Holland's Holocaust 'Homes' Spreads to 8 Cities

Project Invites Visitors Into Houses of 100K Deported Jews

getty images

By JTA

Published April 25, 2014.
  • Print
  • Share Share

Two years after its inception in Amsterdam, a project that invites visitors to homes that once belonged to Jewish Holocaust victims has spread to eight Dutch cities.

The 2014 Open Jewish Houses initiative is scheduled to be held on May 3-5, the 69th anniversary of the liberation of The Netherlands from Nazi occupation, and will encompass dozens of buildings in the Dutch capital as well as Rotterdam, The Hague, Haarlem and four other cities, the news site museumkijker.nl reported earlier this month.

Organized by Jewish Historical Museum and several partner organizations, the project makes it possible for visitors to enter some of the homes of approximately 104,000 Dutch Jews who were murdered during the Holocaust, 75 percent of the country’s entire Jewish population. Some houses will feature lectures by survivors who lived in the homes before the Nazi invasion in 1940.

“This extraordinary initiative has generated a lot of interest, including among young people,” said Ronny Naftaniel, co-founder of Jewish Heritage in The Hague, or Joods Ergoed Den Haag, a not-for-profit organization which last year brought the project to The Hague for the first time.

“The curiosity stems from people’s realization of just how significant the Jewish contribution has been to the cultural life in the Netherlands,” he told JTA.

People who open their houses to the general public, Naftaniel said, “do it mostly out of respect for the victims.” Some residents of open houses during May 3-5 hang posters on their front doors with the names of the Jews who once lived in the homes and the words: “Never forget.” Visitors can choose which open house to visit on the initiative’s official website, www.openjoodsehuizen.nl, and its smartphone application.

Separately, the municipality of Utrecht okayed the erection of a monument to Holocaust survivors near the city’s railway’s museum, despite the museum’s objection.

Designed by the artist Amiran Djanashvili, the monument will consist of a steel memorial wall engraved with the names of the city’s 1,224 Holocaust victims and a large shofar.

Museum Director Paul Vlijmen objected to local activists’ plan to erect monument because he thought the museum devoted sufficient attention to the deportation of Jews to concentration camps.


The Jewish Daily Forward welcomes reader comments in order to promote thoughtful discussion on issues of importance to the Jewish community. In the interest of maintaining a civil forum, The Jewish Daily Forwardrequires that all commenters be appropriately respectful toward our writers, other commenters and the subjects of the articles. Vigorous debate and reasoned critique are welcome; name-calling and personal invective are not. While we generally do not seek to edit or actively moderate comments, our spam filter prevents most links and certain key words from being posted and The Jewish Daily Forward reserves the right to remove comments for any reason.





Find us on Facebook!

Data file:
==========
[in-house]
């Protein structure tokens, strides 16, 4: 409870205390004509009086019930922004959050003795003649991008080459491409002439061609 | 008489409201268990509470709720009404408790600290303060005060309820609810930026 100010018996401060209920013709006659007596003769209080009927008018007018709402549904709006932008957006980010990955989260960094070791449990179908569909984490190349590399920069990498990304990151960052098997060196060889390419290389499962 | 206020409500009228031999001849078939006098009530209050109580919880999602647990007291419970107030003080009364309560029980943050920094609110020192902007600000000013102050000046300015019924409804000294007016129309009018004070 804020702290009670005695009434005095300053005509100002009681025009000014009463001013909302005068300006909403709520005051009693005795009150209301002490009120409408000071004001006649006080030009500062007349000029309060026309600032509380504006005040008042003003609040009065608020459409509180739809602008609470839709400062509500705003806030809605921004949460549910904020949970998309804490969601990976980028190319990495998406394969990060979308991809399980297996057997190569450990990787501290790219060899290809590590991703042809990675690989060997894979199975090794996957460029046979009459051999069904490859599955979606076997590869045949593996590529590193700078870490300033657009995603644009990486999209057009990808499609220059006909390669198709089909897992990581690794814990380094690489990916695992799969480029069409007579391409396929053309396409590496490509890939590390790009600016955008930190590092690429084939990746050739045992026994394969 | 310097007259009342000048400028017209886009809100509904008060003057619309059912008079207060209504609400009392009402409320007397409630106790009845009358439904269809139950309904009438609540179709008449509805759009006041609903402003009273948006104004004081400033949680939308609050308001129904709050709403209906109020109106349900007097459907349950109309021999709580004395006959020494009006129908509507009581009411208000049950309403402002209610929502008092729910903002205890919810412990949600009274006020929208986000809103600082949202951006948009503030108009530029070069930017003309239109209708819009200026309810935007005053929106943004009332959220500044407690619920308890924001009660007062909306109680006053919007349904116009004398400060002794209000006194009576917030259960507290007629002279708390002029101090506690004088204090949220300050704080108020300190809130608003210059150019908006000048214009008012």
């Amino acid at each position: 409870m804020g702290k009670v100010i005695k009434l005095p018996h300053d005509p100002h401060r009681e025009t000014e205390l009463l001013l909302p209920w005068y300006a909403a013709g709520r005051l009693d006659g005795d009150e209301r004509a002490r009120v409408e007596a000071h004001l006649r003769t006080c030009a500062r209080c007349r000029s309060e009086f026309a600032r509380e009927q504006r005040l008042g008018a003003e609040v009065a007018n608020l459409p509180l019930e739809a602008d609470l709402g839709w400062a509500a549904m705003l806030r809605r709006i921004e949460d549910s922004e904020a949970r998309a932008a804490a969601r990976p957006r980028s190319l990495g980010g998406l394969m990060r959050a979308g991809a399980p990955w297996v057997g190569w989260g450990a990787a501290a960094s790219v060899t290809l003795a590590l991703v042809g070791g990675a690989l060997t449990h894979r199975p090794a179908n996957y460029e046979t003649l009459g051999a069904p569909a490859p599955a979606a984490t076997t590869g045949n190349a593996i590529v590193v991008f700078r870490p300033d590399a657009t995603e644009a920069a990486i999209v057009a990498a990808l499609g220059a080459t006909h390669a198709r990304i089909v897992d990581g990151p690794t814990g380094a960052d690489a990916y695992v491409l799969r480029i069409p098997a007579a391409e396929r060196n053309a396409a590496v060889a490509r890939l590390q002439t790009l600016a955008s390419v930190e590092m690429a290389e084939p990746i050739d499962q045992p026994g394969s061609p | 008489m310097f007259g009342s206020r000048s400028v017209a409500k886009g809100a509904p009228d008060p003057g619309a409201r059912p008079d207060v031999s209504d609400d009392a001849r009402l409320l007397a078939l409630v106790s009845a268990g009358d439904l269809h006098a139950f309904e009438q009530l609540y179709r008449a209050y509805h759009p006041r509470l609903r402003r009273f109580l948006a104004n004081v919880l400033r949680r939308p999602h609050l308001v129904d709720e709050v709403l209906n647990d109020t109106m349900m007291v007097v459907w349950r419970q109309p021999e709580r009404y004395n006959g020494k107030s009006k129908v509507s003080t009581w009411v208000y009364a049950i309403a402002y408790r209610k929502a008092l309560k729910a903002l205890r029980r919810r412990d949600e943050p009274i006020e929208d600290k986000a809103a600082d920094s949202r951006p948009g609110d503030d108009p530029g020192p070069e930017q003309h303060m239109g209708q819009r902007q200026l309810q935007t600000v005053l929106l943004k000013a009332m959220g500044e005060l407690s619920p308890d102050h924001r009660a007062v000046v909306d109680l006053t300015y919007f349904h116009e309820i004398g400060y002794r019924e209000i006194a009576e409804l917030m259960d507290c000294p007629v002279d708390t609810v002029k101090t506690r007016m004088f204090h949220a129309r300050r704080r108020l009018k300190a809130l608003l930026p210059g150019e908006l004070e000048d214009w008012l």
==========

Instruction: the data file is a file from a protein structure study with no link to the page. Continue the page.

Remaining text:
• The Workmen's Circle is hosting New York’s first Jewish street fair on Sunday. Bring on the nouveau deli!
  • Novelist Sayed Kashua finds it hard to write about the heartbreak of Gaza from the plush confines of Debra Winger's Manhattan pad. Tough to argue with that, whichever side of the conflict you are on.
  • "I’ve never bought illegal drugs, but I imagine a small-time drug deal to feel a bit like buying hummus underground in Brooklyn."
  • We try to show things that get less exposed to the public here. We don’t look to document things that are nice or that people would like. We don’t try to show this place as a beautiful place.”
  • A new Gallup poll shows that only 25% of Americans under 35 support the war in #Gaza. Does this statistic worry you?
  • “You will stomp us into the dirt,” is how her mother responded to Anya Ulinich’s new tragicomic graphic novel. Paul Berger has a more open view of ‘Lena Finkle’s Magic Barrel." What do you think?
  • PHOTOS: Hundreds of protesters marched through lower Manhattan yesterday demanding an end to American support for Israel’s operation in #Gaza.
  • Does #Hamas have to lose for there to be peace? Read the latest analysis by J.J. Goldberg.
  • This is what the rockets over Israel and Gaza look like from space:
  • "Israel should not let captives languish or corpses rot. It should do everything in its power to recover people and bodies. Jewish law places a premium on pidyon shvuyim, “the redemption of captives,” and proper burial. But not when the price will lead to more death and more kidnappings." Do you agree?
  • Slate.com's Allison Benedikt wrote that Taglit-Birthright Israel is partly to blame for the death of American IDF volunteer Max Steinberg. This is why she's wrong:
  • Israeli soldiers want you to buy them socks. And snacks. And backpacks. And underwear. And pizza. So claim dozens of fundraising campaigns launched by American Jewish and Israeli charities since the start of the current wave of crisis and conflict in Israel and Gaza.
  • The sign reads: “Dogs are allowed in this establishment but Zionists are not under any circumstances.”
  • Is Twitter Israel's new worst enemy?
  • More than 50 former Israeli soldiers have refused to serve in the current ground operation in #Gaza.
  • from-cache

Would you like to receive updates about new stories?




















We will not share your e-mail address or other personal information.

Already subscribed? Manage your subscription.